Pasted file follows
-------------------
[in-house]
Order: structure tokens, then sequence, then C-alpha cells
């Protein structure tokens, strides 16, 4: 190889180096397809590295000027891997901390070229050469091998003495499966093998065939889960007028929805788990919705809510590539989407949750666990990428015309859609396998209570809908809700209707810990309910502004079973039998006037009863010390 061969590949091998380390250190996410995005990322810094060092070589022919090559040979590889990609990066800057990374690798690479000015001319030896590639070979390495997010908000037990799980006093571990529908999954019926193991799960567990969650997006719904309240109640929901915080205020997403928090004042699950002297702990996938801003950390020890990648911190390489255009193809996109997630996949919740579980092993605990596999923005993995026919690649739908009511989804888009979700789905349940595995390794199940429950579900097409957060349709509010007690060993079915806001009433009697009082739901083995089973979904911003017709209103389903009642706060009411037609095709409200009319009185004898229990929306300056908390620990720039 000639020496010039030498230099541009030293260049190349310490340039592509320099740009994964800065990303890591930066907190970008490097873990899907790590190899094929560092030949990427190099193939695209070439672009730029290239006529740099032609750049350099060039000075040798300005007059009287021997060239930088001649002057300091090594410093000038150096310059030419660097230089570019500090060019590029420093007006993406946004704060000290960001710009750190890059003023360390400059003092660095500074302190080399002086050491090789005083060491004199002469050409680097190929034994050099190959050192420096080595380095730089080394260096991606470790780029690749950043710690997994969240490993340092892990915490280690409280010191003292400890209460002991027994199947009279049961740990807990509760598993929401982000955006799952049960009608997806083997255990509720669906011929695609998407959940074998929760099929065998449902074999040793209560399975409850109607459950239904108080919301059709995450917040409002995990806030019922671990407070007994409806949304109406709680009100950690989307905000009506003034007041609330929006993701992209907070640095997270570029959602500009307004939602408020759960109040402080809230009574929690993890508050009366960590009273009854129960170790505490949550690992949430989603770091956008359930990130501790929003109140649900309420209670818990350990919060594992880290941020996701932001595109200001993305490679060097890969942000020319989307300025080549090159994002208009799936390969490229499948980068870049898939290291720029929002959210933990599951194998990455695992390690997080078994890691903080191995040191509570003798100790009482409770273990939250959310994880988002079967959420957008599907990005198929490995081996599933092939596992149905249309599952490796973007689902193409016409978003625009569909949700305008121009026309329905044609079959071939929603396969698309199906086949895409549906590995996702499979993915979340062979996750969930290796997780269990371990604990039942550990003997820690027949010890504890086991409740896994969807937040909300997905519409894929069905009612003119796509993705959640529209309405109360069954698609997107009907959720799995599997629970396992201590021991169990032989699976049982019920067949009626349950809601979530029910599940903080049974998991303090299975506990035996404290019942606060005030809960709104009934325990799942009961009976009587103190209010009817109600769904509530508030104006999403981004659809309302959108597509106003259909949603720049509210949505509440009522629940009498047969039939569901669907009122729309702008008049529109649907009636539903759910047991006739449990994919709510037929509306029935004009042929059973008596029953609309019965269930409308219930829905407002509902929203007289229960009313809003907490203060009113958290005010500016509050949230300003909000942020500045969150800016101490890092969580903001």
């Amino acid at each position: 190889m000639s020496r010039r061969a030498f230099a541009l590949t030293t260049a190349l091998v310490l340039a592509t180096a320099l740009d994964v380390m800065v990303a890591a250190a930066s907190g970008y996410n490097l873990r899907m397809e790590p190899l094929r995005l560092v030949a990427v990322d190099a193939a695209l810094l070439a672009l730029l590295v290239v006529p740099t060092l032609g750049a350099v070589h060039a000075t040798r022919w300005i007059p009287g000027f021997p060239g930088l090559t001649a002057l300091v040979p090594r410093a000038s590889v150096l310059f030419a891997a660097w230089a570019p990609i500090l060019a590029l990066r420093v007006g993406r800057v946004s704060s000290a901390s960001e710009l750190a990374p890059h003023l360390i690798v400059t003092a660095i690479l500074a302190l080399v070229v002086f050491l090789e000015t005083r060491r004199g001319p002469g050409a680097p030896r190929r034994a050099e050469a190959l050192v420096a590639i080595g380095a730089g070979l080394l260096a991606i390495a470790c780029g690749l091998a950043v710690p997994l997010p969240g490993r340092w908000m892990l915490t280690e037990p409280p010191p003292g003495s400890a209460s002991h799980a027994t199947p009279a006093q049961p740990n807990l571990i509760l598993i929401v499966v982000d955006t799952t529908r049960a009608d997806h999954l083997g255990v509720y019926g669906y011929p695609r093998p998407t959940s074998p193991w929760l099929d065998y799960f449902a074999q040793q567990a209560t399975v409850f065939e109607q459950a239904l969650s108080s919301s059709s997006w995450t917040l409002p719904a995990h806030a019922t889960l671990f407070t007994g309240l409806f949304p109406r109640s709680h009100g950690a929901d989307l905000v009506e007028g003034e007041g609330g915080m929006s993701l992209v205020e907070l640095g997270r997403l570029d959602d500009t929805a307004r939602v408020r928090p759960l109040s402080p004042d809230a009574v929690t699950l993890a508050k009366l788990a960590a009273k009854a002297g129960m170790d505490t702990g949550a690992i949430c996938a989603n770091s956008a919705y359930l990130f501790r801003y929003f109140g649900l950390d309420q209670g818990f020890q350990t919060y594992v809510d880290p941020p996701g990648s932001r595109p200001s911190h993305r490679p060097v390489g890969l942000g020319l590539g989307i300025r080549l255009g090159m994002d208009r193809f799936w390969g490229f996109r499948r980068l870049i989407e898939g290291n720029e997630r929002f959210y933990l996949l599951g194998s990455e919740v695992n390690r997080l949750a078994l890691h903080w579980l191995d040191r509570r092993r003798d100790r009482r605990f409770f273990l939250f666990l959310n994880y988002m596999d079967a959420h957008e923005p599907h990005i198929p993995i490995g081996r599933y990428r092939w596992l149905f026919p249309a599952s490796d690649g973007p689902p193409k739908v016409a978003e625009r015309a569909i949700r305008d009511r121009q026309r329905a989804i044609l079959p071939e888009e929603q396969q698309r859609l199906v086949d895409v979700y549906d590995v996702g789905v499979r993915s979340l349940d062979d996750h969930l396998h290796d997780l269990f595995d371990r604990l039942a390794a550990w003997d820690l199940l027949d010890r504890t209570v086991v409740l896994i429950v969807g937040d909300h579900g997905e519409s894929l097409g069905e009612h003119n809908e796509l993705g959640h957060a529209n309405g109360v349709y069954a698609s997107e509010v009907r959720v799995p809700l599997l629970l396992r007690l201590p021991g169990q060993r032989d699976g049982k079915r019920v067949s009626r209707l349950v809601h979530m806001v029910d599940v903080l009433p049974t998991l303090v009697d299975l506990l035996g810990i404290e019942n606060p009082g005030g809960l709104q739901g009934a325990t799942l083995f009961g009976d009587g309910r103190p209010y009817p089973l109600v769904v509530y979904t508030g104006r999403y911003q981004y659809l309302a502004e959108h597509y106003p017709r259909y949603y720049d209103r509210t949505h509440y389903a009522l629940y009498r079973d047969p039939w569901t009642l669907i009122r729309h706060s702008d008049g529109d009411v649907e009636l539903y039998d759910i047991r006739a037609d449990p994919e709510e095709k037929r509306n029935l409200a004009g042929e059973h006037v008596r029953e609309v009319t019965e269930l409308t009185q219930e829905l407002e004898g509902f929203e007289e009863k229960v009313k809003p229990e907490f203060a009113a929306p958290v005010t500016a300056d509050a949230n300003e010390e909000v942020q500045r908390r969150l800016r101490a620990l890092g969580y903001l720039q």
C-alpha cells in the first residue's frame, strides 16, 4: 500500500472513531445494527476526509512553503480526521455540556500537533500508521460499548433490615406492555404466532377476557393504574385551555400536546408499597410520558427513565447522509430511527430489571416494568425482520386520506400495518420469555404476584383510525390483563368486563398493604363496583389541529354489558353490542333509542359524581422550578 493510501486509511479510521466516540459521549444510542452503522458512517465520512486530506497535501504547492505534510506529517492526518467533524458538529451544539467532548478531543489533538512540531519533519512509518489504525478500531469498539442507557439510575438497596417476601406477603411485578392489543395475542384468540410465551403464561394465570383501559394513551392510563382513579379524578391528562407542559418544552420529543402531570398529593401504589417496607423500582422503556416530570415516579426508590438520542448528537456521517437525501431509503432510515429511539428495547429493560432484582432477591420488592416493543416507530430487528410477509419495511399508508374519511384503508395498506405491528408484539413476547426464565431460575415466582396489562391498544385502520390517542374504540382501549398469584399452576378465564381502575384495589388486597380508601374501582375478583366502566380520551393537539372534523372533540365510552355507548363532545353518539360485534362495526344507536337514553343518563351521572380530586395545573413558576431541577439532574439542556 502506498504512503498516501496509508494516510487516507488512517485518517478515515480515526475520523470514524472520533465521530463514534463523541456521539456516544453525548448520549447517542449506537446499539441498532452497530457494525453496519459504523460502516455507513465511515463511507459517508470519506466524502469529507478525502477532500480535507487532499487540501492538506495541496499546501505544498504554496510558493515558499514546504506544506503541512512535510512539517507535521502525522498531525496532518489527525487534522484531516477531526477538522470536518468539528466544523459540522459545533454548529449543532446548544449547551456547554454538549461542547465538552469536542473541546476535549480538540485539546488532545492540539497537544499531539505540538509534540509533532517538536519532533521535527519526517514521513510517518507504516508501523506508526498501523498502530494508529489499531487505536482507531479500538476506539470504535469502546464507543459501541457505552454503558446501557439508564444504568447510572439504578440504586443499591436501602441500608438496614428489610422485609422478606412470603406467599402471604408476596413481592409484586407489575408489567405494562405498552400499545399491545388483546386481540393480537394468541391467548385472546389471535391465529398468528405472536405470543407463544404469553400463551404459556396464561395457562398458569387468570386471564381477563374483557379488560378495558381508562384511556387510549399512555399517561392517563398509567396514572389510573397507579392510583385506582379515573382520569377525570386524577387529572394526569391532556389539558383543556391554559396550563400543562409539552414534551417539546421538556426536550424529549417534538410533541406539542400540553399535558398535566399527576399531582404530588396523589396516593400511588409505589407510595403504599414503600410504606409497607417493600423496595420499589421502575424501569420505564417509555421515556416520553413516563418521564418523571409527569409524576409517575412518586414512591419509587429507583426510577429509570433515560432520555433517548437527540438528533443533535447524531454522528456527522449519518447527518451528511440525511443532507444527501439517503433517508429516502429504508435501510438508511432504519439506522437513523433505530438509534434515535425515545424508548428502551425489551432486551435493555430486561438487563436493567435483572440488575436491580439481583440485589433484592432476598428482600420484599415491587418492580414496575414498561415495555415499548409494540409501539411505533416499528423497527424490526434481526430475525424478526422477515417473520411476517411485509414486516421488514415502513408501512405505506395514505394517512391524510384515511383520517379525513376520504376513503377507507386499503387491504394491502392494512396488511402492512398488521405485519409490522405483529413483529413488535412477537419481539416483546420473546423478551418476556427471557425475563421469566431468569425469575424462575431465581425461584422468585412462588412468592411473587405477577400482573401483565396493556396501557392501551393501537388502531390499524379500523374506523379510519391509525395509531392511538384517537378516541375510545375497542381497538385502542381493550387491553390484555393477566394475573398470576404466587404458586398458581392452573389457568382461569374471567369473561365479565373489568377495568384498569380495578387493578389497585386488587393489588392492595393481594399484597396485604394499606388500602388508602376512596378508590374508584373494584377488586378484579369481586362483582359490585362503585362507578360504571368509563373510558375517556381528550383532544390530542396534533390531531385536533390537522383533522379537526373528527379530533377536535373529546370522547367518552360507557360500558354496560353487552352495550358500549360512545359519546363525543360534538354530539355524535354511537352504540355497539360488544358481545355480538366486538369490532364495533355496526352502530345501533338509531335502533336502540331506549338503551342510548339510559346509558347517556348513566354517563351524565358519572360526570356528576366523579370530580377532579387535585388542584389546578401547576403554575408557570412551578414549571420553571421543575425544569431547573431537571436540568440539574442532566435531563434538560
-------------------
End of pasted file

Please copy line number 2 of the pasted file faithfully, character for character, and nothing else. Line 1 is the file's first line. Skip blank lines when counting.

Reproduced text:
Order: structure tokens, then sequence, then C-alpha cells